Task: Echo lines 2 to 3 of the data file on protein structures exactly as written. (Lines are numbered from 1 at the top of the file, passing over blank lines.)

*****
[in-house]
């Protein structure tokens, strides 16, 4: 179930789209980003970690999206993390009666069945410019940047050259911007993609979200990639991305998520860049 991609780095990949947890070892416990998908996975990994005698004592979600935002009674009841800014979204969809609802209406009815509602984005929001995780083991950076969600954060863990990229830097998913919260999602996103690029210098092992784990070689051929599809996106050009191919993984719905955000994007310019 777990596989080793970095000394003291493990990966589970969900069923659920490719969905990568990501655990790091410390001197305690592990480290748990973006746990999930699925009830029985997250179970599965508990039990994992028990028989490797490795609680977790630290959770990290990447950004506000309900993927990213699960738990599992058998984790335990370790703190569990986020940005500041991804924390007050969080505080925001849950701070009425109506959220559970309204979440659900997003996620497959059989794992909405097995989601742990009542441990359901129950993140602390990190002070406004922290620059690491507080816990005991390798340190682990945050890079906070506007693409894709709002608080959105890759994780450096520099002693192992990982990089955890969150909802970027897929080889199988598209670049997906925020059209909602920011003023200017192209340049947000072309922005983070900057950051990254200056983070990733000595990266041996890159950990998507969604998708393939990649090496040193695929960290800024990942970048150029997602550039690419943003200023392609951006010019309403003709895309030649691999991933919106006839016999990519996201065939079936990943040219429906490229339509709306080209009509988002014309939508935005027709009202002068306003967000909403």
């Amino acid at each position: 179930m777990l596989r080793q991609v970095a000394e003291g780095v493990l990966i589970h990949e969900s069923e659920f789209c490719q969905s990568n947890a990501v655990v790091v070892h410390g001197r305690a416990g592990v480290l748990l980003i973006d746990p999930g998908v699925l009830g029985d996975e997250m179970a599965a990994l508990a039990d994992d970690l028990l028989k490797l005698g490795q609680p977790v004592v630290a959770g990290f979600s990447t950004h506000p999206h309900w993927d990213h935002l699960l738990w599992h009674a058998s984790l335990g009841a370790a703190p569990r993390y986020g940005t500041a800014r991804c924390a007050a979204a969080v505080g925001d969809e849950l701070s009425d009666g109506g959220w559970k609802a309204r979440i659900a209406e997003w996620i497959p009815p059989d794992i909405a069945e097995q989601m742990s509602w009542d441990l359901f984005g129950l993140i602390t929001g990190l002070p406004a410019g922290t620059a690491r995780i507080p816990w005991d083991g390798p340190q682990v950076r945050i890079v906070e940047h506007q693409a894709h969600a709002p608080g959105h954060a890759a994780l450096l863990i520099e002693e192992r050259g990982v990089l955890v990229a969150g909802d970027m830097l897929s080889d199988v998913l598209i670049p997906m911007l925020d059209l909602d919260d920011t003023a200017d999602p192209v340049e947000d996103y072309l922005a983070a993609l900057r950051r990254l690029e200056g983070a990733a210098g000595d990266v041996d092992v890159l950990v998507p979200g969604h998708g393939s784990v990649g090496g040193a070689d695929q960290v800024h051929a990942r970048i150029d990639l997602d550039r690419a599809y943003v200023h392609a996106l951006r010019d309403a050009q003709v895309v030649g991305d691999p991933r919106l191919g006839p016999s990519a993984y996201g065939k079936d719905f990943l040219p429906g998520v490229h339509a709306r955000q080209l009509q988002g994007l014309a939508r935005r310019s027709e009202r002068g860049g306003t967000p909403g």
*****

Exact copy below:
């Protein structure tokens, strides 16, 4: 179930789209980003970690999206993390009666069945410019940047050259911007993609979200990639991305998520860049 991609780095990949947890070892416990998908996975990994005698004592979600935002009674009841800014979204969809609802209406009815509602984005929001995780083991950076969600954060863990990229830097998913919260999602996103690029210098092992784990070689051929599809996106050009191919993984719905955000994007310019 777990596989080793970095000394003291493990990966589970969900069923659920490719969905990568990501655990790091410390001197305690592990480290748990973006746990999930699925009830029985997250179970599965508990039990994992028990028989490797490795609680977790630290959770990290990447950004506000309900993927990213699960738990599992058998984790335990370790703190569990986020940005500041991804924390007050969080505080925001849950701070009425109506959220559970309204979440659900997003996620497959059989794992909405097995989601742990009542441990359901129950993140602390990190002070406004922290620059690491507080816990005991390798340190682990945050890079906070506007693409894709709002608080959105890759994780450096520099002693192992990982990089955890969150909802970027897929080889199988598209670049997906925020059209909602920011003023200017192209340049947000072309922005983070900057950051990254200056983070990733000595990266041996890159950990998507969604998708393939990649090496040193695929960290800024990942970048150029997602550039690419943003200023392609951006010019309403003709895309030649691999991933919106006839016999990519996201065939079936990943040219429906490229339509709306080209009509988002014309939508935005027709009202002068306003967000909403």
């Amino acid at each position: 179930m777990l596989r080793q991609v970095a000394e003291g780095v493990l990966i589970h990949e969900s069923e659920f789209c490719q969905s990568n947890a990501v655990v790091v070892h410390g001197r305690a416990g592990v480290l748990l980003i973006d746990p999930g998908v699925l009830g029985d996975e997250m179970a599965a990994l508990a039990d994992d970690l028990l028989k490797l005698g490795q609680p977790v004592v630290a959770g990290f979600s990447t950004h506000p999206h309900w993927d990213h935002l699960l738990w599992h009674a058998s984790l335990g009841a370790a703190p569990r993390y986020g940005t500041a800014r991804c924390a007050a979204a969080v505080g925001d969809e849950l701070s009425d009666g109506g959220w559970k609802a309204r979440i659900a209406e997003w996620i497959p009815p059989d794992i909405a069945e097995q989601m742990s509602w009542d441990l359901f984005g129950l993140i602390t929001g990190l002070p406004a410019g922290t620059a690491r995780i507080p816990w005991d083991g390798p340190q682990v950076r945050i890079v906070e940047h506007q693409a894709h969600a709002p608080g959105h954060a890759a994780l450096l863990i520099e002693e192992r050259g990982v990089l955890v990229a969150g909802d970027m830097l897929s080889d199988v998913l598209i670049p997906m911007l925020d059209l909602d919260d920011t003023a200017d999602p192209v340049e947000d996103y072309l922005a983070a993609l900057r950051r990254l690029e200056g983070a990733a210098g000595d990266v041996d092992v890159l950990v998507p979200g969604h998708g393939s784990v990649g090496g040193a070689d695929q960290v800024h051929a990942r970048i150029d990639l997602d550039r690419a599809y943003v200023h392609a996106l951006r010019d309403a050009q003709v895309v030649g991305d691999p991933r919106l191919g006839p016999s990519a993984y996201g065939k079936d719905f990943l040219p429906g998520v490229h339509a709306r955000q080209l009509q988002g994007l014309a939508r935005r310019s027709e009202r002068g860049g306003t967000p909403g």